Skip to main content

Aspects of Aging

End of Life Issues

 

Being Mortal  Atul Gawande - Medicine and What Matters in the End (Book review)

New York Times

November 30, 2014

Atul Gawande's new book, “Being Mortal,” is a personal meditation on how we can better live with age-related frailty, serious illness and approaching death. It is also a call for a change in the philosophy of health care. Gawande writes that members of the medical profession, himself included, have been wrong about what their job is. Rather than ensuring health and survival, it is “to enable well-being.”


Dying Shouldn't Be So Brutal 

New York Times

January 31, 2015

People who are approaching the end of life deserve the security of confident, skillful attention to their physical comfort, emotional well-being and sense of personal dignity. Their families deserve respect, communication and support. Exemplary health systems and healthy communities deliver all of this today. But they are few and far between.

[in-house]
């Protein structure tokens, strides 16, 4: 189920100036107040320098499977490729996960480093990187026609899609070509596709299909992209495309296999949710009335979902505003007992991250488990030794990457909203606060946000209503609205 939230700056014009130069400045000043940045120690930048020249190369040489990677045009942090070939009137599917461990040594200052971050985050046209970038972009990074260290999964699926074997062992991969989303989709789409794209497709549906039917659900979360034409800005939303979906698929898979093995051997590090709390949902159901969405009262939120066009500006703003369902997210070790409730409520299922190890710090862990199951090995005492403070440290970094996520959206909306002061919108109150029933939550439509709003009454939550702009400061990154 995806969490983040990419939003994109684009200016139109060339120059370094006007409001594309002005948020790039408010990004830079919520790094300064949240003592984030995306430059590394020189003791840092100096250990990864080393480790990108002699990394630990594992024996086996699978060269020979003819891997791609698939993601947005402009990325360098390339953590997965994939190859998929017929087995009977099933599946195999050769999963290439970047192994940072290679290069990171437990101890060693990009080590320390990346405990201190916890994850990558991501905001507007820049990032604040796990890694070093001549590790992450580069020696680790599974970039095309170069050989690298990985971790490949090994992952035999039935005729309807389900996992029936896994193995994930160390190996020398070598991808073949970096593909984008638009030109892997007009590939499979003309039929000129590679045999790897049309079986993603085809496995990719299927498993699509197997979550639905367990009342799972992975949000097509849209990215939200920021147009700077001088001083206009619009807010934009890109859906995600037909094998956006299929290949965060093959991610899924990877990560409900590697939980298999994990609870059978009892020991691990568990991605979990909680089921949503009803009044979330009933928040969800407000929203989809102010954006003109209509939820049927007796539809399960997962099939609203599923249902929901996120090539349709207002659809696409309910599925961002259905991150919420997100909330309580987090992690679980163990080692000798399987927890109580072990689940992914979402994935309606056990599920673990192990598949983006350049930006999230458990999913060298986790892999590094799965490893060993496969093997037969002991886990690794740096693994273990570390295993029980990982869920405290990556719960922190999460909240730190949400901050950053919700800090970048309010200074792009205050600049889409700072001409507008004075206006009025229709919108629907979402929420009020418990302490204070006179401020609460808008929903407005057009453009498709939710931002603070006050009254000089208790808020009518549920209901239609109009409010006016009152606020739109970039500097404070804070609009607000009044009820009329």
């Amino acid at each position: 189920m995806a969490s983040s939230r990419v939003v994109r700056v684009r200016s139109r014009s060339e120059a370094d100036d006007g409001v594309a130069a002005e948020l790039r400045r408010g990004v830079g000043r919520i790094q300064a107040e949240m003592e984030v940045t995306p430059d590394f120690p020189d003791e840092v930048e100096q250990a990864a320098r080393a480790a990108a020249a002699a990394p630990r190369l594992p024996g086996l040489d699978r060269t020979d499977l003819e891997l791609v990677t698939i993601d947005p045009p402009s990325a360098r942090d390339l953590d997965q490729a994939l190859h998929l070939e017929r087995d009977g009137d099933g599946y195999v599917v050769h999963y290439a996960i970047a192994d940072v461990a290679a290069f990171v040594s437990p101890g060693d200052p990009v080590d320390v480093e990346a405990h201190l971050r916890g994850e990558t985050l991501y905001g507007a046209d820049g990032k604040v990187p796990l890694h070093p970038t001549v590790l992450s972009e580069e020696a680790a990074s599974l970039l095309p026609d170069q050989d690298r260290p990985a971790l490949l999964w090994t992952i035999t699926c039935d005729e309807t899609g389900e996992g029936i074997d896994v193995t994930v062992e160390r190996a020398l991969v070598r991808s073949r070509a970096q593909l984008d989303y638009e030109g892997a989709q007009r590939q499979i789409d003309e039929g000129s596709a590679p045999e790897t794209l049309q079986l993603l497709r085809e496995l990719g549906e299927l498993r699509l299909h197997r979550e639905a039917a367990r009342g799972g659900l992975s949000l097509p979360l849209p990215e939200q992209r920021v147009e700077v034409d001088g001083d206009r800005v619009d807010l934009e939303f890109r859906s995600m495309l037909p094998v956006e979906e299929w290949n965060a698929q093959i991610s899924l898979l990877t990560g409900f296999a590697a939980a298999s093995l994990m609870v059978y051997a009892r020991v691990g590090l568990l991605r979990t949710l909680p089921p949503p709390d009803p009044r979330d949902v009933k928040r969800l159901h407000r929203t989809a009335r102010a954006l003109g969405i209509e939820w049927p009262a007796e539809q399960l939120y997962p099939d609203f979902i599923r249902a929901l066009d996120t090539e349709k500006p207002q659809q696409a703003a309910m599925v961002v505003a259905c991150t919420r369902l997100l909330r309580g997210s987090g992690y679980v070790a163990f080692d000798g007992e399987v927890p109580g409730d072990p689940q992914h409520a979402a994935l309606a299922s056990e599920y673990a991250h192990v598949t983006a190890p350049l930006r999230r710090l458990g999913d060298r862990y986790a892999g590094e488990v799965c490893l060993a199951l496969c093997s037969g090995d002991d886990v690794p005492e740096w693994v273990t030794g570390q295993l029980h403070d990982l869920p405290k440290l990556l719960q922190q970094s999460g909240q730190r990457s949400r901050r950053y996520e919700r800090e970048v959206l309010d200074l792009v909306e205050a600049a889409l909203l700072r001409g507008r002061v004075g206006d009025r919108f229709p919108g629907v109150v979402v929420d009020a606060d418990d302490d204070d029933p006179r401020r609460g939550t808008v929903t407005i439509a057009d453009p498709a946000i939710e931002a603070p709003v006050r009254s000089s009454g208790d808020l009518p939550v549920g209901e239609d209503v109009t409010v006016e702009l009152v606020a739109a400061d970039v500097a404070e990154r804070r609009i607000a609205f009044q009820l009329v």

PBS Newshour
April 10, 2015
 

Who speaks for you if you are not able to speak for yourself? Who determines what kind of care you want at the end of life, how your finances are handled, how your estate will be distributed? You do … but only IF you’ve prepared ahead of time. This article, outlines the types of documents that are needed to ensure that your wishes are respected.  The documents are fairly straightforward, yet many people postpone taking action to complete them. It isn’t easy to think about your own incapacity or death. But these important legal and health care decisions not only protect your own interests, they protect your family and loved ones by clarifying the kinds of care you would like to receive if you are seriously ill. After completing the legal paperwork, the next very important step is to sit down and talk with your family about the decisions you’ve made and why.

 

PBS Newshour
April 2, 2015

As medical advances have lengthened our life spans and can improve quality of life as we get older, many people remain reluctant to have end of life conversations with their physicians and loved ones.  Pulitzer-prize winning journalist Ellen Goodman confronted this situation firsthand when her mother’s health began to deteriorate unexpectedly.  “I think we all have this fantasy that we’re gonna live to 90 and then, Kaboom! You know? But in fact the reality is that many of us will face a long period of being frail and declining,” Goodman said.  Today, Goodman has turned her personal experience into a mission to make death part of popular conversation. In 2010 she co-founded The Conversation Project, a non-profit to urge people to express their end-of-life desires before it’s too late. 
For a related article, see How to Talk About Dying (New York Times, July 1, 2015)

 
PBS Newshour
January 29, 2015